About this Issue: Language in Children and Adolescents with Hearing Loss Who Are Learning English as Another Spoken Language
Welcome to Volume 38, Number 3 of Topics in Language Disorders. In it, issue editors, Drs. Linda I. Rosa-Lugo and Barbara J. Ehren worked with authors to address the topic of Language in Children and Adolescents with Hearing Loss Who Are Learning English as Another Spoken Language. The issue begins with a discussion by Rosa-Lugo and Ehren of higher level language skills that are essential for all learners to have access to employment and academic success. Then Alfano and Douglas discuss literature that can guide efforts to facilitate pre-literacy development in children with hearing loss when the family's home language is not English, followed by Soman and Nevins, who outline principles of listening and spoken language practices that can promote support the acquisition of higher language abilities. Guiberson and Crowe, next, provide a scoping review of literature that addresses when children or adolescents have hearing loss, when instruction and intervention need to account for the process of learning English as another language, or both. Finally, Houston, Robertson, and Wray take the perspective of what professionals need to know as they promote listening, spoken language, and literacy for this special population. We recommend this issue for its insights into best practices for facilitating language learning for school-age students, particularly those with hearing loss who are learning more than one spoken language.
Nickola Wolf Nelson, Ph.D., Editor-in-Chief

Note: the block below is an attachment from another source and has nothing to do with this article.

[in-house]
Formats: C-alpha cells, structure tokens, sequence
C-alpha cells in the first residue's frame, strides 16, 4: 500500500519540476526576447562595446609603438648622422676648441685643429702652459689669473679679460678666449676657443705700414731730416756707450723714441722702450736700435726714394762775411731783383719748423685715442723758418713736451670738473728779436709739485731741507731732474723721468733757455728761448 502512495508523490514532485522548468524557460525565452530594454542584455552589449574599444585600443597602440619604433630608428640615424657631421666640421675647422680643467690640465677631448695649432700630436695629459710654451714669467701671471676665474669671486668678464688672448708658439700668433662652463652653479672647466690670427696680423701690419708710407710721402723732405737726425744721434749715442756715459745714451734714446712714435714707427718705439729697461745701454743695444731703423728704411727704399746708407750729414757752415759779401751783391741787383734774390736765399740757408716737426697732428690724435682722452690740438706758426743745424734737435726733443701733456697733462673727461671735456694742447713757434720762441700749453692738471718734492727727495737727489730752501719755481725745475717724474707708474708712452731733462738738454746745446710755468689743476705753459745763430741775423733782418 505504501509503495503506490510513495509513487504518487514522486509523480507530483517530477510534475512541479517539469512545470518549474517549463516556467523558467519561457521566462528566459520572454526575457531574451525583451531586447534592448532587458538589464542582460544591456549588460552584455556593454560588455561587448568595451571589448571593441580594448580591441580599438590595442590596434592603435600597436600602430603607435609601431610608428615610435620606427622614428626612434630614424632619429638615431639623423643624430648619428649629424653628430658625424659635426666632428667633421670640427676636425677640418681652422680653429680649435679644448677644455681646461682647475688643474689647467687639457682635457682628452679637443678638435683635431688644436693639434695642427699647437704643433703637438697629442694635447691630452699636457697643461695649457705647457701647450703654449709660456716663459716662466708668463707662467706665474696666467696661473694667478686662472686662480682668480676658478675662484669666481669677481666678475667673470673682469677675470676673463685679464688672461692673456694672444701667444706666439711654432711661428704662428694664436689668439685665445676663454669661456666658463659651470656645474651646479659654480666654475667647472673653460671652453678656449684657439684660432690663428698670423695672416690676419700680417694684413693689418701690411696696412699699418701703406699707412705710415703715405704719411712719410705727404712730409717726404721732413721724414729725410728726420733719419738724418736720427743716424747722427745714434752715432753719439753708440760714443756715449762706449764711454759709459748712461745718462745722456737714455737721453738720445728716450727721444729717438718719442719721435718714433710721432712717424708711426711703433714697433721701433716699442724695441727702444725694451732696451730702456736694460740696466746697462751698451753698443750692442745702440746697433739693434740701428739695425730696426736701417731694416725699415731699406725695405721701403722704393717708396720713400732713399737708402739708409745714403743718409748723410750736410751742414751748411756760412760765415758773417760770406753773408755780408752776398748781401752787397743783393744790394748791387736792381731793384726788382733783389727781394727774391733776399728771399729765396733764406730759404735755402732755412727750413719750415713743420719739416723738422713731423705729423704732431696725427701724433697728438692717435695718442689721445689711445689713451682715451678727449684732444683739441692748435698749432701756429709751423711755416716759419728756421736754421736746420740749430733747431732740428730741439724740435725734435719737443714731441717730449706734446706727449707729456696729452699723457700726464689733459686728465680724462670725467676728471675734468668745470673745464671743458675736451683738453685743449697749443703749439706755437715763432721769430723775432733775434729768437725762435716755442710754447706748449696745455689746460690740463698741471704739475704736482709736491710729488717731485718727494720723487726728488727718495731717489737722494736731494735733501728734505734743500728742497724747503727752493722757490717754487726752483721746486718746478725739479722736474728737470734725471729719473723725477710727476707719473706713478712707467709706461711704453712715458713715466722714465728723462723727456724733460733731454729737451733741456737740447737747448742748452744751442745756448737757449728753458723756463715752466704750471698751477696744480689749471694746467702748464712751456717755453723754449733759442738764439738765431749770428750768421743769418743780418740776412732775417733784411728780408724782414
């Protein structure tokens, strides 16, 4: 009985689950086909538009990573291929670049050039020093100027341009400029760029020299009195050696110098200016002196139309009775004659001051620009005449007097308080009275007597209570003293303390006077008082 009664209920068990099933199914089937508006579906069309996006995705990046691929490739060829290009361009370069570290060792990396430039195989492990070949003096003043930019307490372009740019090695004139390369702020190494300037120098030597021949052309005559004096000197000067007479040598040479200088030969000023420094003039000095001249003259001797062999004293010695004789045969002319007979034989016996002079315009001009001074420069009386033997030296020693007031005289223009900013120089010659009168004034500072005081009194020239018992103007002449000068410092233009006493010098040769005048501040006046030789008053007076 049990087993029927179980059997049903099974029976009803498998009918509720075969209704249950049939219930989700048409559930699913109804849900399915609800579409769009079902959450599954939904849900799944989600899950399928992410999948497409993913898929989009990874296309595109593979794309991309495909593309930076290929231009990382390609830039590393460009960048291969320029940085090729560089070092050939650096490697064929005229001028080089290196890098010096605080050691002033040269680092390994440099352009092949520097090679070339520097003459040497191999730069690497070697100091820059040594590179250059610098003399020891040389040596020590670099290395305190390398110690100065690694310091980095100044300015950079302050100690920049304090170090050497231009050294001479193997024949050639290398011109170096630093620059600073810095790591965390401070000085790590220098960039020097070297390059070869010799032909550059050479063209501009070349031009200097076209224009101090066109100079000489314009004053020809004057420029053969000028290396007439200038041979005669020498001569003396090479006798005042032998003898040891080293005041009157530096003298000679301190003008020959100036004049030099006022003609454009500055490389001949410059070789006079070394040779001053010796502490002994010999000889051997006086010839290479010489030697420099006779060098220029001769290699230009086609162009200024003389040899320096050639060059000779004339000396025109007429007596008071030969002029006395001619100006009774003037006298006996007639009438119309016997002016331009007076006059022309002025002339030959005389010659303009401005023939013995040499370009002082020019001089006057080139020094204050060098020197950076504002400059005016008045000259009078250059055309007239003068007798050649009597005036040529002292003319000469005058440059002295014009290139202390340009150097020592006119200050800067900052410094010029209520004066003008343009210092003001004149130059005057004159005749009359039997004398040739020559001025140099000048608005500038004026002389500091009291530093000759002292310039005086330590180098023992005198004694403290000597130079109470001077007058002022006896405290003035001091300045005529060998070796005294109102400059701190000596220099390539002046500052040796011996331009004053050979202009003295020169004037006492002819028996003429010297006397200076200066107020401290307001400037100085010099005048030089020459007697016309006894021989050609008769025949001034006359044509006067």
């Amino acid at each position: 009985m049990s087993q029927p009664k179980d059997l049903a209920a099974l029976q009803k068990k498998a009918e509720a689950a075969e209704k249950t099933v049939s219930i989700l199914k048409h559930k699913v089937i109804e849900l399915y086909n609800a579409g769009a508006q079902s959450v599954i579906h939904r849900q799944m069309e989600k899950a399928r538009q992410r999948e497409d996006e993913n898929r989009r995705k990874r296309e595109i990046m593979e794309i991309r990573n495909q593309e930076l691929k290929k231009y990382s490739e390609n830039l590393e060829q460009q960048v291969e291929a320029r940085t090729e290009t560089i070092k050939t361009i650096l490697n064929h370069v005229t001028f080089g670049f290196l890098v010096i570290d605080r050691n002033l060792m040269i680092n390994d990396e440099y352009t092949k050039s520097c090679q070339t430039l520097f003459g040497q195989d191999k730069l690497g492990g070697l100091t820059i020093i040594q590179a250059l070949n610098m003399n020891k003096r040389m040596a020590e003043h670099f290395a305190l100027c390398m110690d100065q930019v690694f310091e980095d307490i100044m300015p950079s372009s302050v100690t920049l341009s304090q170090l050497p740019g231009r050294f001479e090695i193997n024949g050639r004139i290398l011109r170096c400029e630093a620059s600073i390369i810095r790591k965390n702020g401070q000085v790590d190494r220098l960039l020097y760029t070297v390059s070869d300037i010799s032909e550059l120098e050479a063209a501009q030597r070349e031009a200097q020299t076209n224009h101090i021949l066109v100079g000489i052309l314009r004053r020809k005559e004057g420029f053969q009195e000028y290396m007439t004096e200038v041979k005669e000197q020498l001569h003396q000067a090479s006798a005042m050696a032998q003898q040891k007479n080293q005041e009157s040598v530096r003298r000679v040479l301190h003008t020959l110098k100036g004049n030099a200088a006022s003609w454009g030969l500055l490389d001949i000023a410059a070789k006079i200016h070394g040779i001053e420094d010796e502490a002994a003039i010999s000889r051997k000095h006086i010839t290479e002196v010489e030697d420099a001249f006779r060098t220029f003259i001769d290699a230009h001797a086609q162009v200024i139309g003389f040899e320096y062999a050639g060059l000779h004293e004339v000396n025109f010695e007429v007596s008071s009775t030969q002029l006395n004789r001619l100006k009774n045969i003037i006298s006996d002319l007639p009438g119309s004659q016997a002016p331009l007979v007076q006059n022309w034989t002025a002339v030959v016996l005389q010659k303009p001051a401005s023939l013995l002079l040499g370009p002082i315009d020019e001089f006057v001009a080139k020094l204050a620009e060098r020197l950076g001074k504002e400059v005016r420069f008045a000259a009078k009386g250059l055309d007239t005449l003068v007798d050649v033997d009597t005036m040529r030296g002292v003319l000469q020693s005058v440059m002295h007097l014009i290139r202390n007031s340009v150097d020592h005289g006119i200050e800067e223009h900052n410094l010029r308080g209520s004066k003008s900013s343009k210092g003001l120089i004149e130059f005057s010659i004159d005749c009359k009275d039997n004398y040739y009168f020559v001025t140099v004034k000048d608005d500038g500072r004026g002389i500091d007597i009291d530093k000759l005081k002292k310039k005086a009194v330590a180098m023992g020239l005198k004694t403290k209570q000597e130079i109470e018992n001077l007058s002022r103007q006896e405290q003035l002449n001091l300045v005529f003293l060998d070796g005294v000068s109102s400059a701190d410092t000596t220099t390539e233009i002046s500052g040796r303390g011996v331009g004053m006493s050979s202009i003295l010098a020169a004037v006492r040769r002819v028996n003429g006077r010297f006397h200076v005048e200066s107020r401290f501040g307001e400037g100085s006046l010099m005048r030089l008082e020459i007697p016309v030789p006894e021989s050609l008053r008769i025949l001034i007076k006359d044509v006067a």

Gary A. Troia, Associate Editor
ACKNOWLEDGMENT OF TLD REVIEWERS
We also draw your attention to the list of reviewers who have contributed reviews for TLD in recent years. TLD depends on scholars who accept invitations to conduct blind peer reviews of the submitted and contributed articles as a means of maintaining its high quality as a peer-reviewed journal. We publish reviewers' names periodically as a form of appreciation, but in a manner that individual reviewers cannot be connected to individual articles.
CHANGES IN CONTINUING EDUCATION PROCEDURES—AND SPECIAL RATE FOR SUBSCRIBERS
As a reminder, we have recently rolled out changes in how TLD continuing education tests may be taken. Tests for individual articles now may be completed online via http://alliedhealth.ceconnection.com/browse/professions
. At this website, readers can find all Wolters Kluwer CE activities available for speech-language pathologists. Starting with Vol. 36 (Nos. 3 and 4), all articles in each issue of TLD are available individually for CEU credit online. TLD subscribers receive a discounted price for all CE, both in print and online. As before, an annual ASHA CE Registry fee is required to register ASHA CEUs. ASHA CE Registry fees are paid by the participant directly to the ASHA National Office.
[Note: The ASHA CE Registry fee allows registration to an unlimited number of ASHA CEUs for a calendar year. Contact the ASHA staff at 800-498-2071 ext. 4219 for CE Registry fee subscription information.]